9 of the largest robberies of all time
Thursday, 04 September 2008 11:07
1. Banco Central In Brazil - August 6 & 7, 2005
A Tunnel Robbery
 
Location: Brazil

Amount Stolen: $65 Million

 
$65 million was stolen from the Banco Central in Brazil, after a gang tunneled 255 feet to the bank vault. The gang had rented a nearby house and put it in a fake gardening business' name, and spent three months digging the sophisticated tunnel. This tunnel was lined with plastic and wood, featuring air conditioning and lighting. Neighbors saw the vans of soil being removed each day, however, they found this to be a normal occurrence due to the type of business being conducted on the premises.

On the final weekend of the 6 and 7 of August, the gang broke through into the vault and stole five containers of 50 real notes, the estimate value was 164,755,150 reais, which is $69.8 million dollars. This money was in this vault awaiting the decision if it should be recirculated or destroyed. In addition, the money was not number sequentially, making it almost impossible to trace. Five men were later found with $5.4 million of the money and admitted to digging the tunnel, while the mastermind was found dead on the side of the road. At this point in time only $7 million has been recovered.
 
 
2. The Central Bank of Iraq - March 18, 2003
War Robbery
 
Amount Stolen: $1 Billion in U.S. Dollars

Location: Iraq

 
The largest robbery of all time was done by none other than Saddam Hussein. On March 18, 2003, one day before the United States began bombing Iraq, Hussein allegedly stole $1 Billion from the Central Bank of Iraq.  $650 million dollars were recovered when US troops found the money hidden in the walls of Saddam Hussein's palace. The rest of the money is unaccounted for, however, a hand-written note, from Saddam to his son Qusay, has surfaced that ordered bank officials to give his son $920 million the same month of the robbery. Qusay has been killed by US troops and the money is considered lost.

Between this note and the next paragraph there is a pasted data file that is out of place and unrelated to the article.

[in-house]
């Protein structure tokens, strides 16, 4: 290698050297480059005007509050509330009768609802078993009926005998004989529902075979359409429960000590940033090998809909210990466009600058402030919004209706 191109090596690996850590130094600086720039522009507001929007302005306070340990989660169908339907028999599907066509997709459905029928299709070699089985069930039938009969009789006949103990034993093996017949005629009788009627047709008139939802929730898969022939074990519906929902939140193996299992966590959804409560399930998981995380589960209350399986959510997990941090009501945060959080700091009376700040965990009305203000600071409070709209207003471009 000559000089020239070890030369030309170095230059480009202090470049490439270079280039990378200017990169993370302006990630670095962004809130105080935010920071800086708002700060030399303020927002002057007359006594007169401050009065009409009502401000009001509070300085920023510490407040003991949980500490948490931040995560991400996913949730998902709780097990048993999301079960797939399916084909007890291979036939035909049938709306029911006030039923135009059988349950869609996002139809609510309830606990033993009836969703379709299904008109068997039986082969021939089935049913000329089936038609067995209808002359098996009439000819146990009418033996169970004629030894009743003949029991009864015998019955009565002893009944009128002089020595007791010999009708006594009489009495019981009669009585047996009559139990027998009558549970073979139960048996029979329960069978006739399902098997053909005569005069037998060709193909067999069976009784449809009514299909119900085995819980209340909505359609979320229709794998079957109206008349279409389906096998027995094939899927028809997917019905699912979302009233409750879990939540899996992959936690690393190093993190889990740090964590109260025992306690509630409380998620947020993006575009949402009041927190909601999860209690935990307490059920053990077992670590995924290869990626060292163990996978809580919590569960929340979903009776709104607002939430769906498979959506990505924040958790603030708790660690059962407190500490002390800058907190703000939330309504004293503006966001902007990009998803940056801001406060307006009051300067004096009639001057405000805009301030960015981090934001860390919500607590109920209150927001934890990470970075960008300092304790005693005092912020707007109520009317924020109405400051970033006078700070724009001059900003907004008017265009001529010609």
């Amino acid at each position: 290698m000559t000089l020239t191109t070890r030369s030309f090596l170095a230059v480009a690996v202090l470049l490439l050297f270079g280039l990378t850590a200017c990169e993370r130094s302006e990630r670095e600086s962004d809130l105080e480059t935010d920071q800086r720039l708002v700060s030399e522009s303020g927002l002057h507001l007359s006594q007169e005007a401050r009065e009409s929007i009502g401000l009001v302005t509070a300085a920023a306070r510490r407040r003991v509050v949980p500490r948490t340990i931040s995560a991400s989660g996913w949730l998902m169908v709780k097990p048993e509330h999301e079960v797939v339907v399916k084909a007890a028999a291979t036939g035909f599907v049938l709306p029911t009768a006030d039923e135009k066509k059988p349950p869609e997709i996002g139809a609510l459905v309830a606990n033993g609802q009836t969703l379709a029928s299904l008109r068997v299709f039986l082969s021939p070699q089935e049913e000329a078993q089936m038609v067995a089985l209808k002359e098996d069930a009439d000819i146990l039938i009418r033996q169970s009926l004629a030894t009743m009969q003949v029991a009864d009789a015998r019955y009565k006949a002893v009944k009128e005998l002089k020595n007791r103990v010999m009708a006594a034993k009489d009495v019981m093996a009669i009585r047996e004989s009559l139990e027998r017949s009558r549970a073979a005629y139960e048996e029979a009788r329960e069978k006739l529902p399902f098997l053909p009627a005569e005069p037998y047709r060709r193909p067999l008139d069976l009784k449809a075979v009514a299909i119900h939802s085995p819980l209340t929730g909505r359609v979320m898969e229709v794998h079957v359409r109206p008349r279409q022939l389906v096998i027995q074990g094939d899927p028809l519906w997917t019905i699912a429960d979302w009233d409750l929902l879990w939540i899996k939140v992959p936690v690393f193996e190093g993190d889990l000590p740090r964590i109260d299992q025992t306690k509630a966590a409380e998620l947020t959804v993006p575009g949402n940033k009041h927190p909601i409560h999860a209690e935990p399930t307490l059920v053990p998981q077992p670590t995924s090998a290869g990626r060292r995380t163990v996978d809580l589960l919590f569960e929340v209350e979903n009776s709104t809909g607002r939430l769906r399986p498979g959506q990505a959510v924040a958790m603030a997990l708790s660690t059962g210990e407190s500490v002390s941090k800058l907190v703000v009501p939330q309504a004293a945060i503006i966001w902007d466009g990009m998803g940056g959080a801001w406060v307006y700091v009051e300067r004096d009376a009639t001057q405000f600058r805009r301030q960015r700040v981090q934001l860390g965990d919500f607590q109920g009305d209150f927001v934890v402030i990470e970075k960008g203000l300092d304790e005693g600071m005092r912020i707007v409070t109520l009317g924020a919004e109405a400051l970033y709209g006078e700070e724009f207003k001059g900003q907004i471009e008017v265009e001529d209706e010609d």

3. Kent Securitas Depot - February 22, 2006
Hostage Robbery
 
Amount: $92.5 million

Location: England

 
The Securitas Depot robbery was one that involved kidnapping and hostages, creating the largest cash robbery in British history. It began as the manager, Colin Dixon, of the depot was driving home after a long days work. He was pulled over by an unmarked police car that proceeded to arrest him, and he was later transferred to a white van and held in an unknown farm in Kent. Meanwhile, the manager's wife and son were taken hostage at their home in Herne Bay, after answering the door for two "police officers." The following day, Dixon, his wife, and son were taken to the depot at gunpoint and Dixon was told they would be killed if he did not cooperate. At the depot, 14 more employees were taken hostage as the robbers loaded the  £53,116,760  in bank notes into their vehicles. Once the money was loaded, all the hostages were left tied up at the Depot. An hour after the heist was over, the hostages got free and notified the police.